Police Prejudice and BMWs
It seems BMW drivers are often the subject of unfair derision. It’s a common assumption that every BMW driver is arrogant or thinks they need to test the limits of their German-engineered machine by driving fast. But many BMW drivers buy their cars because they appreciate quality, safety and design. Stereotypes often have deep roots in society and it’s fair to say traffic cops make these assumptions just like everyone else.
Police discrimination against certain types of cars, particularly those associated with speed and luxury, is something commonly understood by owners of such vehicles. For BMW drivers, experience shows that police think performance cars are more likely to be speeding, even if they are following the speed limit.
BMW drivers subject to greater scrutiny
This assumption can lead to unjustified scrutiny and unfair treatment of BMW drivers. Some officers may have had negative experiences with BMW drivers in the past and are more likely to target them during speed enforcement operations. Others may have heard stories about reckless BMW drivers and may assume that all BMW drivers are the same.
Some may be jealous of that nice car.
Regardless of the reason, this discrimination can create a hostile environment for BMW drivers, who may feel unfairly targeted and harassed by the police. It also contributes to a negative perception of the police, as members of the public may feel that their rights are being violated.
Is there a right violated? Is there a remedy?
What happens if you think you have been pulled over because the police discriminated against you based on the type of vehicle you drive? Is there a remedy in these circumstances? After all, you would think that this is not only unfair but also a violation of your rights.
The idea of legal rights is a creation of law. We often think we have some sort of universal rights that are simply understood. It’s not true, however. Your rights are limited to what has been written into law or interpreted as to exist by the courts. In Canada, we have the Charter of Rights and various Bills of Rights but in the end, we usually just refer to the Charter because it regulates dealings an accused has when they are investigated by the police.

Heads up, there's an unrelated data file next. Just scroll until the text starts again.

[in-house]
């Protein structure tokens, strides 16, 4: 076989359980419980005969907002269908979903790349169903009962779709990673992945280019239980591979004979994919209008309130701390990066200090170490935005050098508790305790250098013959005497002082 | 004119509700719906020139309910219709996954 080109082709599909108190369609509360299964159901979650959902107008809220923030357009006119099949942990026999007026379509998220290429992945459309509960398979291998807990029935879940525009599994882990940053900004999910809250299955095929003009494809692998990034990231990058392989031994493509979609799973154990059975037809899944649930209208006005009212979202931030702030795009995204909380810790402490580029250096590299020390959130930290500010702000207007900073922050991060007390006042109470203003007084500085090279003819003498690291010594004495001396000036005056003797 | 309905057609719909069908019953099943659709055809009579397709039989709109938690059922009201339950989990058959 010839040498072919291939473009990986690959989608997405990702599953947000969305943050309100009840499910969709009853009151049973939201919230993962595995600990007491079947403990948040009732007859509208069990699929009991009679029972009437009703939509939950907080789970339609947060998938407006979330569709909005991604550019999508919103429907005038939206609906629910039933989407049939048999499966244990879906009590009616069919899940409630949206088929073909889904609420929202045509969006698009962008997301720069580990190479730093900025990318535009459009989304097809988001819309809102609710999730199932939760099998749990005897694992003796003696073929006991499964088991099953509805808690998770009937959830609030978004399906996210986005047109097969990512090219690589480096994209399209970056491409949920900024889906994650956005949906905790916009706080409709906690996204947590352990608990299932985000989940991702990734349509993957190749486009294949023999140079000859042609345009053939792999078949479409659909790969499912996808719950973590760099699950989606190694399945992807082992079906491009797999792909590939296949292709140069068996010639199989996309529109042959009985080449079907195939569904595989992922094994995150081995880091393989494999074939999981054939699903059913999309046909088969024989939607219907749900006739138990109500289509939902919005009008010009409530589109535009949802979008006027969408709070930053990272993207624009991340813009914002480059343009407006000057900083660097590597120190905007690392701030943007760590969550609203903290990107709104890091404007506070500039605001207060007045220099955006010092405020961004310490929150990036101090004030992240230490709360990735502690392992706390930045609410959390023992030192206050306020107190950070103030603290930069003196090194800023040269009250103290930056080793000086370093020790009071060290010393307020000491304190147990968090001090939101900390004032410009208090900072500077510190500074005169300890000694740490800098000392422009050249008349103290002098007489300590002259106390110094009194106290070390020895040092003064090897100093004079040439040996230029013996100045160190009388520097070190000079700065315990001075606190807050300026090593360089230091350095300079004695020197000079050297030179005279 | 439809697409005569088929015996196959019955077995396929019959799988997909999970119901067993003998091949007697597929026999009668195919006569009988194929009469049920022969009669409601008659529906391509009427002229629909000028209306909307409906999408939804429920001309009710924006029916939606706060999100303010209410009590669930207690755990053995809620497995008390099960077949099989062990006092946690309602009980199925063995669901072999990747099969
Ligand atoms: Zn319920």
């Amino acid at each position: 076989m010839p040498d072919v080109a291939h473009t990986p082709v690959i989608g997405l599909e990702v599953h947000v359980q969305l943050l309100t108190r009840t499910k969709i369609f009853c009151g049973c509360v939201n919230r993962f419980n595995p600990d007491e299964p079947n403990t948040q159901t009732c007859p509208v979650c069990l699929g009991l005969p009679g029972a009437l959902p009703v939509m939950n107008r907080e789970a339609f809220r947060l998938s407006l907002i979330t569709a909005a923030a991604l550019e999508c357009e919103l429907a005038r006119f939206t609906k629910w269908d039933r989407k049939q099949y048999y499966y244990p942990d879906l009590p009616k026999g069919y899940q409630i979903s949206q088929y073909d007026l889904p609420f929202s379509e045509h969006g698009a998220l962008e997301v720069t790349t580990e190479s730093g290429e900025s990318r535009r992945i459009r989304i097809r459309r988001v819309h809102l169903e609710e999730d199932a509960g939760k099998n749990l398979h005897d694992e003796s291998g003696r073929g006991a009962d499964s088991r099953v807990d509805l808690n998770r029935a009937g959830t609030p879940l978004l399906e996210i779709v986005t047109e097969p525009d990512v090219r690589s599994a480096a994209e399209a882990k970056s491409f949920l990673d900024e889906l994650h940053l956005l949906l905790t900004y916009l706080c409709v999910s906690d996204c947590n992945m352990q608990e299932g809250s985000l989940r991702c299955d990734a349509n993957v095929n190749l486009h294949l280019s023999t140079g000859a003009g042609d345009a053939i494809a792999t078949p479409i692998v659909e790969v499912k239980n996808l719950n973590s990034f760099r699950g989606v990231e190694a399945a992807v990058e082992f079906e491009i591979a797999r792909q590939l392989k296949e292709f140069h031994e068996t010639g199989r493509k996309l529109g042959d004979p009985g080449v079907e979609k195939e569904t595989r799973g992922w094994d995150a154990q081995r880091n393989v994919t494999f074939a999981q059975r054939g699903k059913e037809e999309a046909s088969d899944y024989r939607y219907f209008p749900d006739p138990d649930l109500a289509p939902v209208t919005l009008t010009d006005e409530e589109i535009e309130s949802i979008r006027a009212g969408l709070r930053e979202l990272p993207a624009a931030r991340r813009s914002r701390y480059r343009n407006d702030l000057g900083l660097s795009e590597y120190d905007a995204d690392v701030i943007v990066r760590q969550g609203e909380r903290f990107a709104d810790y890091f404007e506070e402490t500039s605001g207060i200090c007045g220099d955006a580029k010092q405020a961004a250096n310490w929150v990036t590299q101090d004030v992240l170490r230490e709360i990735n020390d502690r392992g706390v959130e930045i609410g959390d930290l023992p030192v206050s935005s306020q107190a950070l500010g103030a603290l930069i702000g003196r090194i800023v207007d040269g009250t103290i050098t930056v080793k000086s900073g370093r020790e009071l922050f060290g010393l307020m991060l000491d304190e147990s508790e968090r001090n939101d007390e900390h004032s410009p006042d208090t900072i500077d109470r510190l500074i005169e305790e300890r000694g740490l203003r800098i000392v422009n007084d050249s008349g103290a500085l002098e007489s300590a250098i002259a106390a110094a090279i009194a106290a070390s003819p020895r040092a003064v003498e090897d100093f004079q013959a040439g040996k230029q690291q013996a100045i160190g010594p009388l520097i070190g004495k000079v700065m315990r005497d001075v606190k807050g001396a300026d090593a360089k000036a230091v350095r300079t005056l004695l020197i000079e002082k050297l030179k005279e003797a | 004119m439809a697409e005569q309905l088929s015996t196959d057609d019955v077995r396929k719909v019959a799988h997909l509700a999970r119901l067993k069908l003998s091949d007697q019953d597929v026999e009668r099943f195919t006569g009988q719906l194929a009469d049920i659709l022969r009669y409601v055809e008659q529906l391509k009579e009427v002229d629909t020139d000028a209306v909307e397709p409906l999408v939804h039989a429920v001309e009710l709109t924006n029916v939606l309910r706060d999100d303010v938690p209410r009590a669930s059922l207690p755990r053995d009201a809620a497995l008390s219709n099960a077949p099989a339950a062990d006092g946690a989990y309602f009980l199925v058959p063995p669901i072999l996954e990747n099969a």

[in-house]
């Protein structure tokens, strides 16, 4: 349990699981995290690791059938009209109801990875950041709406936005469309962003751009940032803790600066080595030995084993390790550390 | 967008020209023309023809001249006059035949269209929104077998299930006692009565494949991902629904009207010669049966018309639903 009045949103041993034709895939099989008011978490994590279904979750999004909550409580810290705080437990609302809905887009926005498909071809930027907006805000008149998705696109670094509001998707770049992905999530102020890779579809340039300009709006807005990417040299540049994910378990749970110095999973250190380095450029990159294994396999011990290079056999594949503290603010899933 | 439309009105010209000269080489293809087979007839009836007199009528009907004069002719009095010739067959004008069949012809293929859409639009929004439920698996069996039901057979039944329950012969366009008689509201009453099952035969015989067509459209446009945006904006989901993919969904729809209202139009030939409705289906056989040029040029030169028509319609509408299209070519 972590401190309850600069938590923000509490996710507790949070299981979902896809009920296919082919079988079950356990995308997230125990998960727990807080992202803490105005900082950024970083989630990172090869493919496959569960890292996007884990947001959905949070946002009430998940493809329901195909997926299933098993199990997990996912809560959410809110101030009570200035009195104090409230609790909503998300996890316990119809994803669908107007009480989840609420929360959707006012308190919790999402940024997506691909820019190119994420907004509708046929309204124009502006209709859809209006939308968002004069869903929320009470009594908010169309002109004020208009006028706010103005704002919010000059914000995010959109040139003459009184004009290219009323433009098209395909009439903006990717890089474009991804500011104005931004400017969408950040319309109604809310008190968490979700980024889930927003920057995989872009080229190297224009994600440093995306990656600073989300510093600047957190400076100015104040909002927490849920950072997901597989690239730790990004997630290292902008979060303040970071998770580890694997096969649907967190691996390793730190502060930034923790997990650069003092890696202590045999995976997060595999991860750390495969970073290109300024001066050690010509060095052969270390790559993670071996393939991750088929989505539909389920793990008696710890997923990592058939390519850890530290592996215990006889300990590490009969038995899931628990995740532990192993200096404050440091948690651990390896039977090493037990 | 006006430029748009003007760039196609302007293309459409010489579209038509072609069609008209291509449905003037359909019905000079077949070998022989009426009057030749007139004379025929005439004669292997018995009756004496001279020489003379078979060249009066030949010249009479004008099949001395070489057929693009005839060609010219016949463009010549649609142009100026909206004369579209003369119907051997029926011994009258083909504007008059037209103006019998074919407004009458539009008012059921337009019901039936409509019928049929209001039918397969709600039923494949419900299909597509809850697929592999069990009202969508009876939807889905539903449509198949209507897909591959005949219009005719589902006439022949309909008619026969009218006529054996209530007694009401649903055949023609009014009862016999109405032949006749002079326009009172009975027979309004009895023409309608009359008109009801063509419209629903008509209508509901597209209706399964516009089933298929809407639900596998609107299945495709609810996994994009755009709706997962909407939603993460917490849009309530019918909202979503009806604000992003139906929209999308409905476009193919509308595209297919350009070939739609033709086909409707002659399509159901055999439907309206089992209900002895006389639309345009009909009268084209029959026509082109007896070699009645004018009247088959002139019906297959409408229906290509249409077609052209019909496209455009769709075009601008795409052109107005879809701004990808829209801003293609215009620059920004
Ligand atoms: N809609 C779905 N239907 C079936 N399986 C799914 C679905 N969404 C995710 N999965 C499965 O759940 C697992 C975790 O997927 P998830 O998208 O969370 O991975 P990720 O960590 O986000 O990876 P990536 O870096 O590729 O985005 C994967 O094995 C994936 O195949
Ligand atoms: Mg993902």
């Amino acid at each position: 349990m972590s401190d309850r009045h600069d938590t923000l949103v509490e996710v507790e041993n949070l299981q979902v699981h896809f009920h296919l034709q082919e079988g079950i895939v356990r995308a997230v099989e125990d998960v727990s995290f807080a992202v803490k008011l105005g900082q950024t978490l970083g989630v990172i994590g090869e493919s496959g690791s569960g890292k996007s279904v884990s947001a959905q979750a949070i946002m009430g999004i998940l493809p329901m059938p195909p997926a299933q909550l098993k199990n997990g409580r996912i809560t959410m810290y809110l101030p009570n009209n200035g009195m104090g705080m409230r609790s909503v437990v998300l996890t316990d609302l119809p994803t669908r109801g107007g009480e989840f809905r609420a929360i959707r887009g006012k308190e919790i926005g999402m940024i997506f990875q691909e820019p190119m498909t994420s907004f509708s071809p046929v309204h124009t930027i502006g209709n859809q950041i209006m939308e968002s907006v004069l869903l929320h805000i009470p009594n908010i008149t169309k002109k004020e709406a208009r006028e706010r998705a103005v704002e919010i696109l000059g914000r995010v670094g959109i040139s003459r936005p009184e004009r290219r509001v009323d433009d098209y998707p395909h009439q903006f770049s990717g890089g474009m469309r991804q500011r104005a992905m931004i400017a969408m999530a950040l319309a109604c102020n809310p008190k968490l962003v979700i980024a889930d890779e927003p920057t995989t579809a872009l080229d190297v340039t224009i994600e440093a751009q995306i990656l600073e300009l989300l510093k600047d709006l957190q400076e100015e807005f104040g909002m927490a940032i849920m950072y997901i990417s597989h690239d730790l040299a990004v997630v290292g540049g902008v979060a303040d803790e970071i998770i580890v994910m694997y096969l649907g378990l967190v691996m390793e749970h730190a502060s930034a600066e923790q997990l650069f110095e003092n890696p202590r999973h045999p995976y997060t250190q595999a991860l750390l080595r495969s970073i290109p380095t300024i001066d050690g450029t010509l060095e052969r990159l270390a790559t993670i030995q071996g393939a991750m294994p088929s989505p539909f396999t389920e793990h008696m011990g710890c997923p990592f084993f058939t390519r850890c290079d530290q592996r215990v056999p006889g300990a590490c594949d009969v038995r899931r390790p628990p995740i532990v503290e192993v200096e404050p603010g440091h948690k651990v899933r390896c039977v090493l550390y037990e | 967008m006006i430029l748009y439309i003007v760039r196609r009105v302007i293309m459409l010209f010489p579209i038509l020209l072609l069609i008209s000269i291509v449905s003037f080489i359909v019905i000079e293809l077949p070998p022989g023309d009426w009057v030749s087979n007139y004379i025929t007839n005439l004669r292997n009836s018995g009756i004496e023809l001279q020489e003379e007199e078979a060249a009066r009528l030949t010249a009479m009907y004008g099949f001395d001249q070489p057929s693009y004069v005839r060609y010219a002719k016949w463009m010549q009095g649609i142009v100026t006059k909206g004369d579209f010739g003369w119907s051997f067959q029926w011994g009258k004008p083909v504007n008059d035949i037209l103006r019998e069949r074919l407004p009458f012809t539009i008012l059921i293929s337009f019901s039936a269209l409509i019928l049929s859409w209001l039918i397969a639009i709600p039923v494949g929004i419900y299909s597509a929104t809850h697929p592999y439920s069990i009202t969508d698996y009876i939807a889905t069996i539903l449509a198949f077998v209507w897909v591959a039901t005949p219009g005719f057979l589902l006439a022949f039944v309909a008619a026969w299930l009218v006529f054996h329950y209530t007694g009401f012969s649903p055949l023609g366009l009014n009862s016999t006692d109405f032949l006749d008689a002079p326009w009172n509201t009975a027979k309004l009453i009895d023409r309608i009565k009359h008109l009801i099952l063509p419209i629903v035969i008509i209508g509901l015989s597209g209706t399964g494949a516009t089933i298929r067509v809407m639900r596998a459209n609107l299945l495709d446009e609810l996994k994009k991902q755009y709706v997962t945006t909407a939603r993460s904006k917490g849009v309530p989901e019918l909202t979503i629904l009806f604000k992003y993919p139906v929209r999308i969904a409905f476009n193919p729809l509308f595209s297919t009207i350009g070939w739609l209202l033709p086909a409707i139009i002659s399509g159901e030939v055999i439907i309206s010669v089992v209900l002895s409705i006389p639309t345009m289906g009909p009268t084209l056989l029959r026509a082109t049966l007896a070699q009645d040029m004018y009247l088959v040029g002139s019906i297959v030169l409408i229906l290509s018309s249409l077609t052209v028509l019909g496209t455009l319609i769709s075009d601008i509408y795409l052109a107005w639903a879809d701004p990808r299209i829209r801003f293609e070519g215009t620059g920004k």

The Charter of Rights delineates legal rights to be treated fairly and not discriminated against based on various factors. This is where you look to find a remedy because of discrimination.
Does the Charter protect you if the police discriminate against you because you drive a BMW?
Section 15 of the Charter spells out equality rights. The primary focus is areas where there has been historic discrimination and what are called immutable characteristics. Race, gender, religion, physical disability, and sexual orientation are what we regularly think of when we consider equality rights. Simply put, equality rights are for the person, not based on considerations of the person’s possessions, such as the type of car.
Is your car a person?
You might be thinking of naming your car, but that won’t change the legal status of your BMW.
It turns out there is, in fact, nothing that impedes the police from pulling over BMWs more than other vehicles.
A police force could probably have the policy to stop BMWs and it wouldn’t be illegal but if the public ever got wind of that, confidence in the police would likely be damaged. Public confidence in the police is always a concern and if the police appear mean-spirited or operate on the basis of whims and personal opinion, officers could face discipline.
Generally speaking, police officers should focus on the behaviour of the driver, regardless of the car they drive. BMW drivers might drive faster or more aggressively. Assumptions about the manner a certain brand of car is driven are simply not good policing, however, because like the other types of bias invariably it leads to unfair treatment and assumptions of guilt, complicity or wrongdoing not on the basis of the facts, but on the basis of a stereotype.
If you’re a BMW driver and you feel targeted despite lawful safe driving, you know exactly what we’re talking about. Although there may not be protections in the Charter from discrimination based on the brand of car you drive, when you are subject to more pullovers because of the brand of car you drive, it sure feels unfair.
For us, it doesn’t matter what kind of car you drive because we rely on the protections in law to fight traffic tickets. We know the defences that are likely to succeed in each type of case because we’re the BC Driving Lawyers. If you got caught, call us now.